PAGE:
WHL brings Hammer down on Portland

CALGARY — The Western Hockey League suspended Portland Winterhawks coach and general manager Mike Johnston for the rest of the season, fined the team $200,000 and took away several draft picks Wednesday because of player-benefit violations over the past four seasons.

CALGARY — The Western Hockey League suspended Portland Winterhawks coach and general manager Mike Johnston for the rest of the season, fined the team $200,000 and took away several draft picks Wednesday because of player-benefit violations over the past four seasons.

The WHL said the Winterhawks will be excluded from the first five rounds of the 2013 WHL bantam draft and will forfeit their first-round selections in 2014, 2015, 2016 and 2017. Should the first-round selection in 2014 not be available due to a conditional trade, Portland will surrender its second- and third-round picks.

“All WHL clubs understand they are required to fully comply and respect our league regulations or they will face significant consequences,” WHL Commissioner Ron Robison said. “WHL clubs are required to fully disclose all commitments they make to a player in the WHL Standard Player Agreement. Our independent investigation in this case revealed there were multiple violations over an extended period for player benefits that are not permitted under WHL regulations and were not disclosed to the WHL.

“It should also be noted through the course of the investigation there was no evidence of any payments or enhanced education benefits provided to players that would be contrary to WHL Regulations as previous media reports indicated.”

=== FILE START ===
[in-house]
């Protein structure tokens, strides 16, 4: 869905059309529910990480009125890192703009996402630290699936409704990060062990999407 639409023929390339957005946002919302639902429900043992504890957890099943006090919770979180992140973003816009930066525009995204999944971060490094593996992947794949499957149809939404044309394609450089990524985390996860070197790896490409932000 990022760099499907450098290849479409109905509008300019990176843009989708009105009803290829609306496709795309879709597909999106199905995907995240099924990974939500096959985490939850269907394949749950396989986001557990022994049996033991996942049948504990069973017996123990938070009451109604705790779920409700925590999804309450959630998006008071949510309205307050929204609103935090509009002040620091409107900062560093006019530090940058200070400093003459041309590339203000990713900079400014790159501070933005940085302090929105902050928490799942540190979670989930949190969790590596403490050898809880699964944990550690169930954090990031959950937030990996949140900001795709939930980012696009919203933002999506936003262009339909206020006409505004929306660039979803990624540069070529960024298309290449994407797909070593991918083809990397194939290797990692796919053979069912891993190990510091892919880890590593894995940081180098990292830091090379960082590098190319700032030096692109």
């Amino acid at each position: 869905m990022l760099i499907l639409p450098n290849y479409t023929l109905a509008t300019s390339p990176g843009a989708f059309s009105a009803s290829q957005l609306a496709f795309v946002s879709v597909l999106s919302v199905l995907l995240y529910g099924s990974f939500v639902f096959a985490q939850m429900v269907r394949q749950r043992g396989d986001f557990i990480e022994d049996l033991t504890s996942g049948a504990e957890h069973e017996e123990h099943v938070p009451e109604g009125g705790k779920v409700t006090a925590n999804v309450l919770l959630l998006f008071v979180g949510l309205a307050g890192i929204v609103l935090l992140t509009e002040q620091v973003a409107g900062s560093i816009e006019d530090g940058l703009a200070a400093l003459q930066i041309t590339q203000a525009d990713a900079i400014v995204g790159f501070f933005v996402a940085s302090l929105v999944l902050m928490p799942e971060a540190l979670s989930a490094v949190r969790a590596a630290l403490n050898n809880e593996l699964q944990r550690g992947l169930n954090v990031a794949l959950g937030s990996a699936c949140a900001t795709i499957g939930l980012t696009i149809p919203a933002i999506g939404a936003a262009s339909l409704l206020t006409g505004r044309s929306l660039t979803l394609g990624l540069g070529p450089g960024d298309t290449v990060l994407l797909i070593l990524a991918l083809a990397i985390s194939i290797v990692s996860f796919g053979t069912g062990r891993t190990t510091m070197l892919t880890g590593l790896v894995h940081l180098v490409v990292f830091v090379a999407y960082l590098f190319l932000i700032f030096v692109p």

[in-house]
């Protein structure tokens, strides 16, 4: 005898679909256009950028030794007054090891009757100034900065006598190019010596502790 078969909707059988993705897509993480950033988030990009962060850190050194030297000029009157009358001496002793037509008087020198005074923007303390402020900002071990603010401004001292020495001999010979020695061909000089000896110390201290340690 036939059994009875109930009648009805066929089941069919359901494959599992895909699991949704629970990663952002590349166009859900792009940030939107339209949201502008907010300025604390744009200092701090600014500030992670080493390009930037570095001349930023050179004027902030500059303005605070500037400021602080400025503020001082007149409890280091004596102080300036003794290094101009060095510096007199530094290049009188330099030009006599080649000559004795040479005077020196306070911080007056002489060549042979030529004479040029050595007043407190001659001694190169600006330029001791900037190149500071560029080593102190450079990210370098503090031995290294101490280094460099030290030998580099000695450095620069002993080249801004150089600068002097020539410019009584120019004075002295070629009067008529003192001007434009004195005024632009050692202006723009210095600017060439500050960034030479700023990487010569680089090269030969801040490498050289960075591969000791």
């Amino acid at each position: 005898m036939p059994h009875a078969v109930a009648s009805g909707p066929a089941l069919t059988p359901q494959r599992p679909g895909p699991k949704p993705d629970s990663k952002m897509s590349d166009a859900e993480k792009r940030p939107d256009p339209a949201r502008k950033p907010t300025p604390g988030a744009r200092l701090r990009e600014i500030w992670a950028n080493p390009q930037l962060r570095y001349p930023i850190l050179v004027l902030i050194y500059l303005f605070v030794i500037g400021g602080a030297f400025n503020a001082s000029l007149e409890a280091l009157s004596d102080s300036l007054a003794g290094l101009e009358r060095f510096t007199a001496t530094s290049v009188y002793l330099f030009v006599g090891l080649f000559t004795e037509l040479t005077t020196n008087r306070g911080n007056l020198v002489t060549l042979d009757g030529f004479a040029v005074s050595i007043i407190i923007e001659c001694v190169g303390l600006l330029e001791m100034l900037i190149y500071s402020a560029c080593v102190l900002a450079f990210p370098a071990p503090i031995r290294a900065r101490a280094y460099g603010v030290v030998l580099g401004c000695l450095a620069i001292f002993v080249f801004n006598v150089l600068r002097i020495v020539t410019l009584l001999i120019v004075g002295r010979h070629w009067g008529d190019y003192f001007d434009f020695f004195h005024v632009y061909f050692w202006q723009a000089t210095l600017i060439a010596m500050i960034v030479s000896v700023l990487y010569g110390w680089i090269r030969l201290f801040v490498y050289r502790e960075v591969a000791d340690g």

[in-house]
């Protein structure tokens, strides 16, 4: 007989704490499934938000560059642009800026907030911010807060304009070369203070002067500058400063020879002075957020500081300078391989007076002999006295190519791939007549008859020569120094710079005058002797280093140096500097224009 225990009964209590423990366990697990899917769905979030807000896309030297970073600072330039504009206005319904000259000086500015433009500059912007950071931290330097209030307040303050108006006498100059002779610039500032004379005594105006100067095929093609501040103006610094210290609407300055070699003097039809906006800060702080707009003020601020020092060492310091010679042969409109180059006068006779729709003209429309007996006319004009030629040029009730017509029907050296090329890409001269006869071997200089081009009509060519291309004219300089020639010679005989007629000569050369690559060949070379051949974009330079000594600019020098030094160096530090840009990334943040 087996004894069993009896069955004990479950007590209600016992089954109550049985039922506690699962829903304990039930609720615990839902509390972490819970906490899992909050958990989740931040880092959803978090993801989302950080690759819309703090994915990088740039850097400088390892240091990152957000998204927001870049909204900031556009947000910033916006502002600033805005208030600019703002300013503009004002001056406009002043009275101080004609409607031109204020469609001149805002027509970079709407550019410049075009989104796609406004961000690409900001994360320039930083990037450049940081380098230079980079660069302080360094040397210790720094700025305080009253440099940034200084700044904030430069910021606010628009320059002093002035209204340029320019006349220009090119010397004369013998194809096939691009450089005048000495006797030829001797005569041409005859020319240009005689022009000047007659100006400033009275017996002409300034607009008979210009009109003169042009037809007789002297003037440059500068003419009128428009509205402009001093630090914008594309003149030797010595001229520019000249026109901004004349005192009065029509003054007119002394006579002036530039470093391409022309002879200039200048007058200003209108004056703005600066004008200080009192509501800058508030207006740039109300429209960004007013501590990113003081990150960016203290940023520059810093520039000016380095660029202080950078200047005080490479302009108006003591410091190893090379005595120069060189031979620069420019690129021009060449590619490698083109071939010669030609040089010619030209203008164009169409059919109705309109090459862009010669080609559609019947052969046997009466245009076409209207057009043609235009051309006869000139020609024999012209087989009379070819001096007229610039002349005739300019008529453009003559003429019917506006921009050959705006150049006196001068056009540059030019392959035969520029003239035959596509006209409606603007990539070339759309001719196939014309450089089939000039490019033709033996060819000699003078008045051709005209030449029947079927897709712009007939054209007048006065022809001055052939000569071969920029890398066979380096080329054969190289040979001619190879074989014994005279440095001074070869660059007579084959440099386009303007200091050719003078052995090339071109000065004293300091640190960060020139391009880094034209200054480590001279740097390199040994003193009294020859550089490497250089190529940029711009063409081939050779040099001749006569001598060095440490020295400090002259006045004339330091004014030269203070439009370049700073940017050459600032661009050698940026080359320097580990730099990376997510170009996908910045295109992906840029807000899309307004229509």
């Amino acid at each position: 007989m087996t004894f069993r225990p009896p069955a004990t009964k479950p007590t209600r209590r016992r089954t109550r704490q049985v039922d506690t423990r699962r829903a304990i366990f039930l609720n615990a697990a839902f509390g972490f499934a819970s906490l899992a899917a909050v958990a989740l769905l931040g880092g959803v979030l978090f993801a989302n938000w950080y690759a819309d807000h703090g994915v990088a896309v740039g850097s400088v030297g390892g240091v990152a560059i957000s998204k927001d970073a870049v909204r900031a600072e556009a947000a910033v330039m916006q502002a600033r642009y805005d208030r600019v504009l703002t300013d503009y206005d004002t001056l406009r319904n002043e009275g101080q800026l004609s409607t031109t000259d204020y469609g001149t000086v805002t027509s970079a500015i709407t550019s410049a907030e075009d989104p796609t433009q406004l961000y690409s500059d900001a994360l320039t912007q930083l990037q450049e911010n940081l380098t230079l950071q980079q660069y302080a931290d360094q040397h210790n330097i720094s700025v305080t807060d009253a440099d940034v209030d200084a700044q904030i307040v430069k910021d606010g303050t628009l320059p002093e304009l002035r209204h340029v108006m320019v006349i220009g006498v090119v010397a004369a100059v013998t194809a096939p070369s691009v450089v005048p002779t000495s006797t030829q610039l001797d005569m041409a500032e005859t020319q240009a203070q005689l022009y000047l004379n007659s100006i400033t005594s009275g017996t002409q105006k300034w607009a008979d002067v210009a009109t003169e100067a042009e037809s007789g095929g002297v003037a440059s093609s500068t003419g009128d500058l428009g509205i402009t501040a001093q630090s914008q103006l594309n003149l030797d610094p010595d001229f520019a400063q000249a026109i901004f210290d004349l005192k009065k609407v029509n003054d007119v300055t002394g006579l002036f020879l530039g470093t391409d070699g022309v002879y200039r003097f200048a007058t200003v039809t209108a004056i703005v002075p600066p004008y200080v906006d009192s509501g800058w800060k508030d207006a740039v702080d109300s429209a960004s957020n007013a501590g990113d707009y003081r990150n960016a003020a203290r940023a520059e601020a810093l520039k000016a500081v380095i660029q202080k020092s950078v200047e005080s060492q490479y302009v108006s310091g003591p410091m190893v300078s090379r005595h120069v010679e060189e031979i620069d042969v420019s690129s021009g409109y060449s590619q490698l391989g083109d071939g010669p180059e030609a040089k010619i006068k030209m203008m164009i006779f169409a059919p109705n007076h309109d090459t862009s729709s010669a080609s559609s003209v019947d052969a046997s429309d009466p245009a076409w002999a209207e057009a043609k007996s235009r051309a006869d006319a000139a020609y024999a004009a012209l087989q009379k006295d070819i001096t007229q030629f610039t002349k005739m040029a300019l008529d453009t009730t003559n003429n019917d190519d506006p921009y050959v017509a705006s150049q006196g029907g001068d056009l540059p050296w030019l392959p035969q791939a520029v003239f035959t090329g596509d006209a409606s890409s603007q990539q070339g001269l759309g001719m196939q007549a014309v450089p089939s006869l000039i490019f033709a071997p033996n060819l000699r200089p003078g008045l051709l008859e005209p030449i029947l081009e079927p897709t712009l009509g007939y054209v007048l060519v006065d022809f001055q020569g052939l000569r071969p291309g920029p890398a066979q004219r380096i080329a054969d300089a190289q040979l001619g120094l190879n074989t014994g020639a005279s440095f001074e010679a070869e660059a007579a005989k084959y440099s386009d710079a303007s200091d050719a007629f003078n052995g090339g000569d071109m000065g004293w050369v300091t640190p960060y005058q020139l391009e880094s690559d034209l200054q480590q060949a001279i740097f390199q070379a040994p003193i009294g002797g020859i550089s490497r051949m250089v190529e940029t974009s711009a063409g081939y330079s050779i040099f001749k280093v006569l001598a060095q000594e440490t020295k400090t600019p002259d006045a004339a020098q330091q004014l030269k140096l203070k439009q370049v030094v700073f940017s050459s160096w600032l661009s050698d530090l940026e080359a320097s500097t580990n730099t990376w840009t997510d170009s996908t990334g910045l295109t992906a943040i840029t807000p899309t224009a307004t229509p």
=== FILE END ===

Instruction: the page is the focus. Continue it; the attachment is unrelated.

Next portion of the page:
The Winterhawks issued a statement with a summary of the league’s findings, saying the team was found to have committed the following violations:

l A player contract signed in 2009, involving flights for the player’s family and a summer training program.

l Over the last five years, seven families were provided flights two-to-four times per season based on financial need and their distance from Portland.

l Twice in the last five years the team paid for two players to each have a one-week summer training regimen.

l The Winterhawks provided a cellphone for their team captain for a period of three seasons.

The WHL’s audit found no violations involving monetary payments made to players, their families or agents, or any violations related to the league’s educational packages, the team said.

“After fully co-operating with the league’s investigation, we were extremely surprised at the excessive nature of the sanctions, and we don’t feel they are in line with the scope of the violations we were found to have committed,” Johnston said. “We believe that apart from recruiting trips and parents’ weekend, there is no prohibition in the rules governing flights for players’ parents, which were the majority of the infractions. We are currently exploring our options on how we will proceed.

“Despite our objections, the league has made its decision and our players will continue to pursue the goal of winning a WHL championship.”

Assistant general manager and assistant coach Travis Green will assume Johnston’s duties on an interim basis. Portland is 20-4-1 this season and leads the U.S. Division with 41 points.

The Winterhawks are one point behind the WHL-leading Kamloops Blazers in the overall standings.

The disciplinary action came about two months after the Ontario Hockey League sanctioned the Windsor Spitfires for recruitment violations. In that case, the Spitfires were fined $250,000 and lost first-round draft picks in 2013 and ’16 as well as second-round selections in 2015 and ’17.

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